Contraceptive implant (Nexplanon®)

This can be used from three weeks after the birth of your baby. About the size of a matchstick, a doctor or nurse inserts it under the skin of the upper arm using local anaesthetic.

It lasts for up to 3 years, but a doctor or nurse can remove it at any time and fertility will return straight away.

You may experience unpredictable bleeding throughout its use.

Progestogen-only (mini pill)

The mini-pill can be started at any time after the birth of your baby. It must be taken every day at the same time and is suitable if you smoke and are aged over 35.

Periods may become irregular, lighter, more frequent, or stop altogether.

Missing pills, vomiting or severe diarrhoea can make it less effective. Normal fertility returns as soon as you stop using it.

Contraceptive injection (Depo Provera®)

This can be used from 3 weeks after giving birth. It is an injectable form of the hormone progestogen and once administered, you don’t have to think about contraception for 3 months, when it must be given again. It can cause unpredictable bleeding, however, periods in most women become lighter over time, or stop altogether. You may experience weight gain.

The injection takes 12 weeks to leave the body, and it can take up to 1 year for fertility to return to normal.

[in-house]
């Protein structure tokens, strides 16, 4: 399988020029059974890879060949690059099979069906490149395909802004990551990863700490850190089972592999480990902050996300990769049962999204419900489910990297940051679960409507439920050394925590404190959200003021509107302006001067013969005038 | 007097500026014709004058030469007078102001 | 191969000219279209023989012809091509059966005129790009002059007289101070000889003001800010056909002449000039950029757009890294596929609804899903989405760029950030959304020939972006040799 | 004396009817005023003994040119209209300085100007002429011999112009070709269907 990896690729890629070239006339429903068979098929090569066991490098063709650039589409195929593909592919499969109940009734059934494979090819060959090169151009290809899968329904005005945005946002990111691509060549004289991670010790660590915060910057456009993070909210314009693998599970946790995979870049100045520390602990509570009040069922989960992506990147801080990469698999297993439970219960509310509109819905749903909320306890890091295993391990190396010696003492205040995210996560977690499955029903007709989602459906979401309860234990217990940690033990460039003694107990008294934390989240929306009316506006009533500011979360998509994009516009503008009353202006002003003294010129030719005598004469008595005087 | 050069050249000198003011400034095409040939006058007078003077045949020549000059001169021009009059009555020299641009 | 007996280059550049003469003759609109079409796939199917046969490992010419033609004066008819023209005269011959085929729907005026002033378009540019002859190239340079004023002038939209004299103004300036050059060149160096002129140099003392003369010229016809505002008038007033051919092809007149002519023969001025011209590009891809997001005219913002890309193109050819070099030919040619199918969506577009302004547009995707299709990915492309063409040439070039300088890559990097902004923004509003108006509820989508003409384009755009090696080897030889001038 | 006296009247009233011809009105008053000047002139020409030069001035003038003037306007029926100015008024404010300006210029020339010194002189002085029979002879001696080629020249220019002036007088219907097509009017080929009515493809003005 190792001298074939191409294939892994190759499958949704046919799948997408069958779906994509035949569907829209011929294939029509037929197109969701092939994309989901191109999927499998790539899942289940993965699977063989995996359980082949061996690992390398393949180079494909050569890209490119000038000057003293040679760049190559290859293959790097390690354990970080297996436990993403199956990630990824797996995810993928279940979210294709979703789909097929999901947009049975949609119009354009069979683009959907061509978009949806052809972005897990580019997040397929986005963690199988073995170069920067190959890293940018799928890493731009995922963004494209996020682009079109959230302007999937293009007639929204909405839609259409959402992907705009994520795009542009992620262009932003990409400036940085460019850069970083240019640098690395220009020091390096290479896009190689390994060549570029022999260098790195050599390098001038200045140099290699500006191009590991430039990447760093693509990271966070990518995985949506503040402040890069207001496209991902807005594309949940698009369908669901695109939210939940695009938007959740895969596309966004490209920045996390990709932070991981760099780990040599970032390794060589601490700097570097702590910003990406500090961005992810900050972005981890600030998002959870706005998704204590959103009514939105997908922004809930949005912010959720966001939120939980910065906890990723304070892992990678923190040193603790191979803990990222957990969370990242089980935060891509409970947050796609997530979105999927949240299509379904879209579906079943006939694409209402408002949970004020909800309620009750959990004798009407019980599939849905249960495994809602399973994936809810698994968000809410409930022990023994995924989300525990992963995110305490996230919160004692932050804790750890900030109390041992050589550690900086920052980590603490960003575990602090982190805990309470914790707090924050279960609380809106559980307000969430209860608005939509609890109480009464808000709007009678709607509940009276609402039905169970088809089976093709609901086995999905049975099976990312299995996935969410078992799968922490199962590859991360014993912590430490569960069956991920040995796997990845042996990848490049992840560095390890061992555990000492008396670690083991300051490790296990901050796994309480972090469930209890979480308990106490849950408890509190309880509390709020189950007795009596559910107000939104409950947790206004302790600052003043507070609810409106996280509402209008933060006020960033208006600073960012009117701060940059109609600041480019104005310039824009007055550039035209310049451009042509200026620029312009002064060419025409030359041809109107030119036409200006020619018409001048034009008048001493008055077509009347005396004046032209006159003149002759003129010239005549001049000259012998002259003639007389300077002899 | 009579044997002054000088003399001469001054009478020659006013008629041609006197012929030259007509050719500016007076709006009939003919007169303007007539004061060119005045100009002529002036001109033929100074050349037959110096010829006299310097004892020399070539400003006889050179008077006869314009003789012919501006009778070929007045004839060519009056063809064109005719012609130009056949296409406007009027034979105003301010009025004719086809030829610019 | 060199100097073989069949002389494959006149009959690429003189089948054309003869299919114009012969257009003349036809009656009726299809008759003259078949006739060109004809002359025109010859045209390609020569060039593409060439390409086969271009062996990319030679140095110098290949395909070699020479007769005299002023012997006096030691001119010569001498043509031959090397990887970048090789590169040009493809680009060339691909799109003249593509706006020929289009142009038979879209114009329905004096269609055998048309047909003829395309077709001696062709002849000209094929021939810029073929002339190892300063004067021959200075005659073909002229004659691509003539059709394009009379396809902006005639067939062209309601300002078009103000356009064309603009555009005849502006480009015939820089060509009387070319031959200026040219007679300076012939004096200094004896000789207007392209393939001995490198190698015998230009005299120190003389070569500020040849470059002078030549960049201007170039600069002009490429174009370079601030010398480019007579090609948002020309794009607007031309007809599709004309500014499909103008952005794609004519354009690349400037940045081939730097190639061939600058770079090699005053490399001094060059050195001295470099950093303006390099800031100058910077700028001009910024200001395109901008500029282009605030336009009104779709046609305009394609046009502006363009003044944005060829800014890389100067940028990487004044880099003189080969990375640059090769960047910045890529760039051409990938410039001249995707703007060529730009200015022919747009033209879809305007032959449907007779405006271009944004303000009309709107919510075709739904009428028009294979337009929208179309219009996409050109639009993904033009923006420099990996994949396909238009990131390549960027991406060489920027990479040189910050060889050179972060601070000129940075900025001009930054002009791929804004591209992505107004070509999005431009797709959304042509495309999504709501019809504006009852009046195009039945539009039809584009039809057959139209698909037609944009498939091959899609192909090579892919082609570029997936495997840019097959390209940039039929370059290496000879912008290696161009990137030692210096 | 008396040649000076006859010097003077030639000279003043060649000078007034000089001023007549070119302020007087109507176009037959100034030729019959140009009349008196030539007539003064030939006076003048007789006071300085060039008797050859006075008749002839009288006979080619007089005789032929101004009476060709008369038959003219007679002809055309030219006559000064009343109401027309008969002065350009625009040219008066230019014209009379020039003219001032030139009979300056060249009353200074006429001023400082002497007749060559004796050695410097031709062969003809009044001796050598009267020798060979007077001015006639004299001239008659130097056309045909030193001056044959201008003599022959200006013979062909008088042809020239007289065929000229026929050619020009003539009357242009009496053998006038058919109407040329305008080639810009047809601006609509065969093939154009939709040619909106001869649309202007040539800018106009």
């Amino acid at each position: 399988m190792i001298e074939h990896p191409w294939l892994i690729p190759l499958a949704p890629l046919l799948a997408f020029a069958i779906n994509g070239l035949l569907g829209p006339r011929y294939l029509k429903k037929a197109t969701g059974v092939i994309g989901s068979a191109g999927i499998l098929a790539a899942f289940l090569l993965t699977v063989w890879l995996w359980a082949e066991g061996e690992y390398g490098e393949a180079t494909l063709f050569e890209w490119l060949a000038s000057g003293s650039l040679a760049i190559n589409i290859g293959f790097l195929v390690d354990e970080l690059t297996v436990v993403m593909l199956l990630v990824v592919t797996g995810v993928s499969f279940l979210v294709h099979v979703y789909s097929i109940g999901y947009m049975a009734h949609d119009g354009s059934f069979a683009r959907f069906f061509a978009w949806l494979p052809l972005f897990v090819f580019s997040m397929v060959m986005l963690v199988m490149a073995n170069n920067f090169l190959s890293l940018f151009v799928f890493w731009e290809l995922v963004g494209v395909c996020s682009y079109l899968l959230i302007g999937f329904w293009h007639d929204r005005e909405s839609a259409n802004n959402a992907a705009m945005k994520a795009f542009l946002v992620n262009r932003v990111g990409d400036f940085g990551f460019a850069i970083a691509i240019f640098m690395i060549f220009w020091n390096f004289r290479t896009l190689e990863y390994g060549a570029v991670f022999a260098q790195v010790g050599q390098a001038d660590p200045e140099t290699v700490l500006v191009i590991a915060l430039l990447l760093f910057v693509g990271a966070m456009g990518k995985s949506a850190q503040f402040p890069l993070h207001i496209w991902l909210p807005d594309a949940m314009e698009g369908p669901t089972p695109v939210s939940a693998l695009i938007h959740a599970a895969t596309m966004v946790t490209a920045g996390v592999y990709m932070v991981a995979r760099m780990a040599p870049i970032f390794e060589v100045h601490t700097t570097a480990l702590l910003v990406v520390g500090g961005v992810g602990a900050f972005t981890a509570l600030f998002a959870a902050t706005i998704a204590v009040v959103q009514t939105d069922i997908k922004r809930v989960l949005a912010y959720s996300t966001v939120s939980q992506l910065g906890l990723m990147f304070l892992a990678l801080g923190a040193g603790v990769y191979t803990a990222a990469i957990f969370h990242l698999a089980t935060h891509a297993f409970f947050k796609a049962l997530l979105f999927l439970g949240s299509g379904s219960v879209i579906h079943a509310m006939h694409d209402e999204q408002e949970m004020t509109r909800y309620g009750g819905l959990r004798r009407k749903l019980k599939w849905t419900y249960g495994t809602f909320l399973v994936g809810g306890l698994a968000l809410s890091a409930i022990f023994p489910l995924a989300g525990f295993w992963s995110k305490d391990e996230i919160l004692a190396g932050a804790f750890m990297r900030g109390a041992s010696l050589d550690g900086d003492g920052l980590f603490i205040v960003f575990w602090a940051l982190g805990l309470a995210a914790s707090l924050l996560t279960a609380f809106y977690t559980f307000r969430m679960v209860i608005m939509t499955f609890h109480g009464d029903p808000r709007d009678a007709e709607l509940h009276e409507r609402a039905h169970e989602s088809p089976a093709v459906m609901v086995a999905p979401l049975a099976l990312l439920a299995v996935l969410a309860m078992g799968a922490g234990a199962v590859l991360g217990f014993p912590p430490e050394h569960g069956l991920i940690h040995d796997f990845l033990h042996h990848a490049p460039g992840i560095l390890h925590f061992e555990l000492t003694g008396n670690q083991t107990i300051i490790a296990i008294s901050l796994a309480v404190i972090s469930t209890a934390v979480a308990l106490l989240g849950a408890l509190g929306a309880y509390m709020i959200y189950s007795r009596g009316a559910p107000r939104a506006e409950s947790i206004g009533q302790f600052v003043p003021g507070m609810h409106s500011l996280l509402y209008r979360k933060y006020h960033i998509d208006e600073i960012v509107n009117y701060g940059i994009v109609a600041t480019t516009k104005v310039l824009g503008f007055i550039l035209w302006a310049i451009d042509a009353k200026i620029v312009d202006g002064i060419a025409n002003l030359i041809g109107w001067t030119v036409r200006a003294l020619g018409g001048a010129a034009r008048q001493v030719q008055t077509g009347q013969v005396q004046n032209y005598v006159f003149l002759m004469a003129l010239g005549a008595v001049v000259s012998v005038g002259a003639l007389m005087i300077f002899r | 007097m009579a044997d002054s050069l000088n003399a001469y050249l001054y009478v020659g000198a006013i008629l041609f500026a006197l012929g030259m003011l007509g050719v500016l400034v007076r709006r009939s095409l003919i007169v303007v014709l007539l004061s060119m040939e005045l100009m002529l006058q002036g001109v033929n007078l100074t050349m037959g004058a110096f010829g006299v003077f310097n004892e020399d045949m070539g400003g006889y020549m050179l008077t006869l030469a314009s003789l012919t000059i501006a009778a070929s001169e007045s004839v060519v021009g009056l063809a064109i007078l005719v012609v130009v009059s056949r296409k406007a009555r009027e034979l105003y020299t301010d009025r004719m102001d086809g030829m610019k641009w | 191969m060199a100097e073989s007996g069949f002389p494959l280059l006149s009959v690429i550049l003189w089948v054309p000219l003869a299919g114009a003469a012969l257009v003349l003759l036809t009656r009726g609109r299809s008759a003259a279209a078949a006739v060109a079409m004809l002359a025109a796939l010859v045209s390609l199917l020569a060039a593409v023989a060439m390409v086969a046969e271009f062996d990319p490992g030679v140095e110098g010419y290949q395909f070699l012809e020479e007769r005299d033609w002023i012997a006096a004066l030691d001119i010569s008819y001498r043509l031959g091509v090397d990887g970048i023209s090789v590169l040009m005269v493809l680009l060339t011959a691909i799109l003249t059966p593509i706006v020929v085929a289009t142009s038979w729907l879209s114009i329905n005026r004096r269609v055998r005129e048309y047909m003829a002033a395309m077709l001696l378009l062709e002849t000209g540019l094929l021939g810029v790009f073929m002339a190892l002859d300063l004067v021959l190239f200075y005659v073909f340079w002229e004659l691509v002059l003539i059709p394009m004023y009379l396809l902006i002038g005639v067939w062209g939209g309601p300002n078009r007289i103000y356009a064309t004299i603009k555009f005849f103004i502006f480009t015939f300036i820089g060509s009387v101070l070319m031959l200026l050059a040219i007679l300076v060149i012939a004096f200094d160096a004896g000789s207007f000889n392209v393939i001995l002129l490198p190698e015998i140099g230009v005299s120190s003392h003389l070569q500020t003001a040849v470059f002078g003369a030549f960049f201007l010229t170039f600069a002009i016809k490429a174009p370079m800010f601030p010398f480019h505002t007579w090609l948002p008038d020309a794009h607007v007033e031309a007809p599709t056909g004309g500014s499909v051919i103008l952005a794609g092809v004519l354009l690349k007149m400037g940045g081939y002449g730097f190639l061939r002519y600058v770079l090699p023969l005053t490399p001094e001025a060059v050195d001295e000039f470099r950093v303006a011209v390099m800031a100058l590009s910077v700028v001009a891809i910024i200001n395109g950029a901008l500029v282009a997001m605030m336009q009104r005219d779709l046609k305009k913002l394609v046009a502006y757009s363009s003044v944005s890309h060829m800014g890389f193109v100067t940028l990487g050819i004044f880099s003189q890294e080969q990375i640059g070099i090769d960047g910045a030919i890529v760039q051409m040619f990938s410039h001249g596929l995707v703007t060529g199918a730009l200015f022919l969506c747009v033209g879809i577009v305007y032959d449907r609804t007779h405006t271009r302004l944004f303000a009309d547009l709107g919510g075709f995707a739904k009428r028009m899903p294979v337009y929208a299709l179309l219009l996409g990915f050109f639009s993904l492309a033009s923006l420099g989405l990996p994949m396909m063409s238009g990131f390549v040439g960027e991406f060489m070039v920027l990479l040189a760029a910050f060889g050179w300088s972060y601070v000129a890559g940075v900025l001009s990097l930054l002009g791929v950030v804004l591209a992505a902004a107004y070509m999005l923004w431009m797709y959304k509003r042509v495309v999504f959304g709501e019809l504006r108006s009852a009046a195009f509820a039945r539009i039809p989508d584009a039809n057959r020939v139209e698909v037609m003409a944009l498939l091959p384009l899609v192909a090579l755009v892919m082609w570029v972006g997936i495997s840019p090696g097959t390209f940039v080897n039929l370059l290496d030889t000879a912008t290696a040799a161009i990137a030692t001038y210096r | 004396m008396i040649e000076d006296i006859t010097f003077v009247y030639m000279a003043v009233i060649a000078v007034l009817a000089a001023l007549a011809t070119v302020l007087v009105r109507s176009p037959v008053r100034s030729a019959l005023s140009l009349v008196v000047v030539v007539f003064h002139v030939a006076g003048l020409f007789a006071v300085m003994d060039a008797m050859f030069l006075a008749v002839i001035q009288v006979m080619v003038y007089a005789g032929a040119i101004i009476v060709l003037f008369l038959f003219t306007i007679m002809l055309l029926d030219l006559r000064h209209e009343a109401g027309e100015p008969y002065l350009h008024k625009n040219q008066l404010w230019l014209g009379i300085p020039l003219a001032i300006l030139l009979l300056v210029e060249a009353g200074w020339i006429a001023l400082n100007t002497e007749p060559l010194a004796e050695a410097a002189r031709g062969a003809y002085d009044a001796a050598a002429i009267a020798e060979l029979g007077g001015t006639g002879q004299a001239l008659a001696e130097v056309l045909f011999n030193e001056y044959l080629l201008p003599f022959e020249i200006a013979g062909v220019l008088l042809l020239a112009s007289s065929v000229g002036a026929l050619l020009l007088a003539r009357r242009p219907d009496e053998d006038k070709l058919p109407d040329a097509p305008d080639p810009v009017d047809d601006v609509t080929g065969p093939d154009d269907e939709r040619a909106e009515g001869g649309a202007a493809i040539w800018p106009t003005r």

There is another type of contraceptive injection, which is given monthly.

IUS (Mirena®) and IUD (Copper coil)

These are T-shaped devices that are inserted into the uterus (womb) by a doctor or nurse and are highly effective at preventing pregnancy.

IUD (copper coil)
The copper coil can be inserted immediately after birth, but if there is a delay of more than 48 hours, the advice is to wait for four weeks before having one inserted.

The copper coil contains no hormones and works by preventing sperm from fertilising an egg, or preventing implantation. It can be left in place for up to 10 years but can be removed at any time by a doctor or nurse and normal fertility will return immediately.

Periods may become heavier, longer or more painful. Insertion of a copper coil up to five days after unprotected sex or the date of ovulation is also the most effective form of emergency contraception.

Mirena